I almost spit out my coffee this morning, reading this hilarious send-up of “French Children Don’t Throw Food.”
Digested read: French Children Don’t Throw Food
When my daughter is 18 months old my husband and I (he’s British, I’m American) decide to take her on holiday. Meals are a disaster. Bean creates havoc. I notice that none of the French children are behaving this badly. I wonder pourquoi. ‘C’est par ce que votre fille is called Bean,’ a maman confides in me. ‘Quel type of ridiculous nom is that? No French parent would caller their child Haricot.’
I came to motherhood late and, being a hack and not having much work on, I naturally decided to write a book about it. All I needed was an angle. And then I remembered I was living in France and could pass off some general observations about the few middle-class Parisians I knew as insight.
Americans tend to make a great fuss about the birth; French mothers are more relaxed. ‘If it mourir, it mourir,’ they shrug. ‘We pouvoir always have an autre.’ French fathers are equally laissez-faire; few are expected to attend the birth if there is a football match on TV. And this sense of calm seems to be transmitted to their children.
Bean used to scream throughout the night. I thought this was normal until I talked to Martine, who told me: ‘Tous French bébés sleeper through the nuit.’ ‘How do you do it?’ I asked incredulously. ‘It’s facile,’ she replied. ‘No French maman would reve of breastfeeding as it ruins her tits. So we tipper some cognac into the formula et Bob est votre oncle.’ ‘But what if they wake anyway?’ ‘I ‘ave les plugs d’oreille.’
One of the first commands a French enfant learns is ‘Attendez’. American mothers are taught to respond immediately to their child’s demands. ‘Why would you vouloir to faire that?’ said Agathe. ‘It is obvious que all bébés are un morceau d’un fuckwit and haven’t un clue what they wanter. That is why all enfants are made to stander for une heure chaque jour with an ashtray strapped to their têtes.’ What a refreshing change from the babycentric world of Brooklyn!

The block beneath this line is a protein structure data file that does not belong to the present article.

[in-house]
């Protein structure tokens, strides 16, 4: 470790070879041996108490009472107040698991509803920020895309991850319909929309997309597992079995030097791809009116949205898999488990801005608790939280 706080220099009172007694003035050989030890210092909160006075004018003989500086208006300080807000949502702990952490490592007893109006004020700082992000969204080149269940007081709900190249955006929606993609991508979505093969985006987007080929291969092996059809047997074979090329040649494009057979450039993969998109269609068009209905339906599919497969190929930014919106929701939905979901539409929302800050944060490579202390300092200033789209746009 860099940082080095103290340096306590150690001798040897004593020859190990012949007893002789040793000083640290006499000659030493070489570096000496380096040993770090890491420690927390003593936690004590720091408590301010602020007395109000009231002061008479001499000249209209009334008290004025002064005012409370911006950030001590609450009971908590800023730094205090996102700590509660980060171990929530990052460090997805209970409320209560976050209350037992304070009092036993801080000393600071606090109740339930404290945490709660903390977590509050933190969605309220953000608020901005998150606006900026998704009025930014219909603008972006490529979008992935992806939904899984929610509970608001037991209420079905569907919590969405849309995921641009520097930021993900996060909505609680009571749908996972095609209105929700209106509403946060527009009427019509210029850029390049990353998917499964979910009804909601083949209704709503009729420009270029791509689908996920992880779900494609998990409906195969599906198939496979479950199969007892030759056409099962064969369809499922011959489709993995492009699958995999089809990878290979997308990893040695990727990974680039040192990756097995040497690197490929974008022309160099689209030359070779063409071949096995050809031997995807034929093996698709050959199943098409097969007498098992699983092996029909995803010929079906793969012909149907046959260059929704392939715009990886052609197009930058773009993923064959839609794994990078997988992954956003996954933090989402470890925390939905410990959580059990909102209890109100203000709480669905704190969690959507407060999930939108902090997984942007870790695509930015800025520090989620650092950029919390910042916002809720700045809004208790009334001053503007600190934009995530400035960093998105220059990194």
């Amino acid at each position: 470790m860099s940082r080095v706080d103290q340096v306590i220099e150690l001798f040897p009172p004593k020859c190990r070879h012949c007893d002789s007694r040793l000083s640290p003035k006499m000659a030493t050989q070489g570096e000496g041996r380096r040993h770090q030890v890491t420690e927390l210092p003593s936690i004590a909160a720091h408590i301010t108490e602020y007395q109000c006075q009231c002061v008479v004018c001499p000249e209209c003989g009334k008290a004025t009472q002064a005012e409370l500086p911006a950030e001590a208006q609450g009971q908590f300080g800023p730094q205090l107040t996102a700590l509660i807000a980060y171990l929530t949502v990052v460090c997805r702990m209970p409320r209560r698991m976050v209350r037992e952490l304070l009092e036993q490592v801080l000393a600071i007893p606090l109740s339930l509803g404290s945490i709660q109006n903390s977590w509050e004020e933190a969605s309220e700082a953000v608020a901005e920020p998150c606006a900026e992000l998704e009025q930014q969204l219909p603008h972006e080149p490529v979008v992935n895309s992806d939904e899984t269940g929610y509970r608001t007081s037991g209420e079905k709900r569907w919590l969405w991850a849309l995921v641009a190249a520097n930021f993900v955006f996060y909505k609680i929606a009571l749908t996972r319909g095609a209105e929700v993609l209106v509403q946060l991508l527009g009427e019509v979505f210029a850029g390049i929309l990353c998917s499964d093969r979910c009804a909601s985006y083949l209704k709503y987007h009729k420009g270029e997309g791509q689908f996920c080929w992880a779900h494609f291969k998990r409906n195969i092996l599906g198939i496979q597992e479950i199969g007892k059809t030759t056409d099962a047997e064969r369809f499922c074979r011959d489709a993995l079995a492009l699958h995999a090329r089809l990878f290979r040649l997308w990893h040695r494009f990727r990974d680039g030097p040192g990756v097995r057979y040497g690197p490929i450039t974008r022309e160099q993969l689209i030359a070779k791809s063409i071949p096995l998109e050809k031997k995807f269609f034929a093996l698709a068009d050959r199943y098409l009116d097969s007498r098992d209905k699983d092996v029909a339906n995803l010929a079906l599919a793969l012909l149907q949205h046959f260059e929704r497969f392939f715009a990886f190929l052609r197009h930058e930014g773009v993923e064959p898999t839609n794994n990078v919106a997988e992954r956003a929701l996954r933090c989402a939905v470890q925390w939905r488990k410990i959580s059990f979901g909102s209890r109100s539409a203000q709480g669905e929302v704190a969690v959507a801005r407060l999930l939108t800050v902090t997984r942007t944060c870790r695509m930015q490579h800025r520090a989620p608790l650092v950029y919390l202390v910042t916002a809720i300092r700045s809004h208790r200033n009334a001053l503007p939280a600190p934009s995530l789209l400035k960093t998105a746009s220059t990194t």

My mother was horrified that we were going to put Bean in a creche, but in France that is routine. ‘To be honnête,’ dit Marie, ‘once le novelty is over, looking after un bébé is pretty ennuyant. En tout cas, it would be impossible to fitter dans my pilates class to tightener my vagina as well as mon cinq-à-sept liaison with Alain without la crèche. Et mon mari aussi needs the time to voir his maîtresse. So it’s better all round for tout le monde.’
It’s an accepted code of American parenting that the earlier you can get your child to do things, the better. The French don’t bother. Rather, they treat their enfants as adults, so they do not encourage them to read before the age of six. ‘C’est un waste of temps for kids to lire merde comme Thomas the Tank Engine,’ Carla told me. ‘So we don’t bozzer. We attend till they are vieux enough to read Barthes, Sartre et Lacan.’
French parents don’t feel the need to soft-soap their children. When Bean has nightmares, I try to comfort her but a French maman will dire, ‘Vie est un bitch, et puis you die’ and as a result French children are extremely well-adjusted to existential ennui. Similarly, American parents tend to praise their children for the slightest achievement; French parents laugh at their enfants’ drawings. ‘Call ça un ferking Picasso?’
Did I tell you I also had twins? No? Well, let me bore on about them for a couple of chapters. Ah, où étais-je? Oh, oui, sex! Simon and I hadn’t done it for months. Thérèse was horrified. ‘You quoi?’ All French femmes need to avoir it off four fois par jour.’ ‘But what shall I do about Bean?’ ‘Putter her in her chambre until she is douze. Et then sender her off to her boyfriend.’
‘The chose about vous Yanks,’ dit Christine, slugging a carafe of vin rouge, ‘est que vous turner your kids into a project rather than let them be them-mêmes.’ ‘I know,’ I wailed. ‘But what can I do?’ ‘Stopper écriring about them pour un start.’
Digested read, digested: Bringing up bébé.